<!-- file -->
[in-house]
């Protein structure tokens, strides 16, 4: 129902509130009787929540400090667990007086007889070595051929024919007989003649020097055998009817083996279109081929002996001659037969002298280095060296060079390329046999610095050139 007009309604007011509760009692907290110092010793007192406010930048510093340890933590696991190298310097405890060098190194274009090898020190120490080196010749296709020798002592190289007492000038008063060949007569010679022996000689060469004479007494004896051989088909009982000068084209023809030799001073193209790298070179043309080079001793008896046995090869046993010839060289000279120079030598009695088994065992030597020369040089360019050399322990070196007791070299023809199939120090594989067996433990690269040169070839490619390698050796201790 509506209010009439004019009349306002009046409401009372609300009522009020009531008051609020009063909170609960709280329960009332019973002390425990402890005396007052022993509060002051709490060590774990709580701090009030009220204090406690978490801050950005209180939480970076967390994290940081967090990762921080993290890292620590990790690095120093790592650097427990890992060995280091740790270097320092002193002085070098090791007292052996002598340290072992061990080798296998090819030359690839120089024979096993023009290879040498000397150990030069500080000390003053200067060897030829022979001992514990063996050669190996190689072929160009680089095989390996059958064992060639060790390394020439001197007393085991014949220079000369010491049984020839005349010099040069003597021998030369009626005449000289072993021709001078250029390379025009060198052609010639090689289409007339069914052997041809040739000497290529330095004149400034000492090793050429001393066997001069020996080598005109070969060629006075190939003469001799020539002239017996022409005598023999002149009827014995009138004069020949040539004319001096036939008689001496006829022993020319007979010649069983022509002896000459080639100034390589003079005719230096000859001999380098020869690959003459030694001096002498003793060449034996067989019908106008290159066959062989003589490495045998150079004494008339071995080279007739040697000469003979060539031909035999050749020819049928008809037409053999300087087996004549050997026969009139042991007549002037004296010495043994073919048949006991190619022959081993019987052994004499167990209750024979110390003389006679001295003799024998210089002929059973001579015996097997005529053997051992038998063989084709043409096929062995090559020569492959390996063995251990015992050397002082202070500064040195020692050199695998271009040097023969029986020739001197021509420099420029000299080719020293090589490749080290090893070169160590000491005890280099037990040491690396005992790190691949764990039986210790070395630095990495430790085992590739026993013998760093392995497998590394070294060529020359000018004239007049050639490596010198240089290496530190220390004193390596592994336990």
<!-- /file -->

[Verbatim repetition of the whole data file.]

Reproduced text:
[in-house]
């Protein structure tokens, strides 16, 4: 129902509130009787929540400090667990007086007889070595051929024919007989003649020097055998009817083996279109081929002996001659037969002298280095060296060079390329046999610095050139 007009309604007011509760009692907290110092010793007192406010930048510093340890933590696991190298310097405890060098190194274009090898020190120490080196010749296709020798002592190289007492000038008063060949007569010679022996000689060469004479007494004896051989088909009982000068084209023809030799001073193209790298070179043309080079001793008896046995090869046993010839060289000279120079030598009695088994065992030597020369040089360019050399322990070196007791070299023809199939120090594989067996433990690269040169070839490619390698050796201790 509506209010009439004019009349306002009046409401009372609300009522009020009531008051609020009063909170609960709280329960009332019973002390425990402890005396007052022993509060002051709490060590774990709580701090009030009220204090406690978490801050950005209180939480970076967390994290940081967090990762921080993290890292620590990790690095120093790592650097427990890992060995280091740790270097320092002193002085070098090791007292052996002598340290072992061990080798296998090819030359690839120089024979096993023009290879040498000397150990030069500080000390003053200067060897030829022979001992514990063996050669190996190689072929160009680089095989390996059958064992060639060790390394020439001197007393085991014949220079000369010491049984020839005349010099040069003597021998030369009626005449000289072993021709001078250029390379025009060198052609010639090689289409007339069914052997041809040739000497290529330095004149400034000492090793050429001393066997001069020996080598005109070969060629006075190939003469001799020539002239017996022409005598023999002149009827014995009138004069020949040539004319001096036939008689001496006829022993020319007979010649069983022509002896000459080639100034390589003079005719230096000859001999380098020869690959003459030694001096002498003793060449034996067989019908106008290159066959062989003589490495045998150079004494008339071995080279007739040697000469003979060539031909035999050749020819049928008809037409053999300087087996004549050997026969009139042991007549002037004296010495043994073919048949006991190619022959081993019987052994004499167990209750024979110390003389006679001295003799024998210089002929059973001579015996097997005529053997051992038998063989084709043409096929062995090559020569492959390996063995251990015992050397002082202070500064040195020692050199695998271009040097023969029986020739001197021509420099420029000299080719020293090589490749080290090893070169160590000491005890280099037990040491690396005992790190691949764990039986210790070395630095990495430790085992590739026993013998760093392995497998590394070294060529020359000018004239007049050639490596010198240089290496530190220390004193390596592994336990």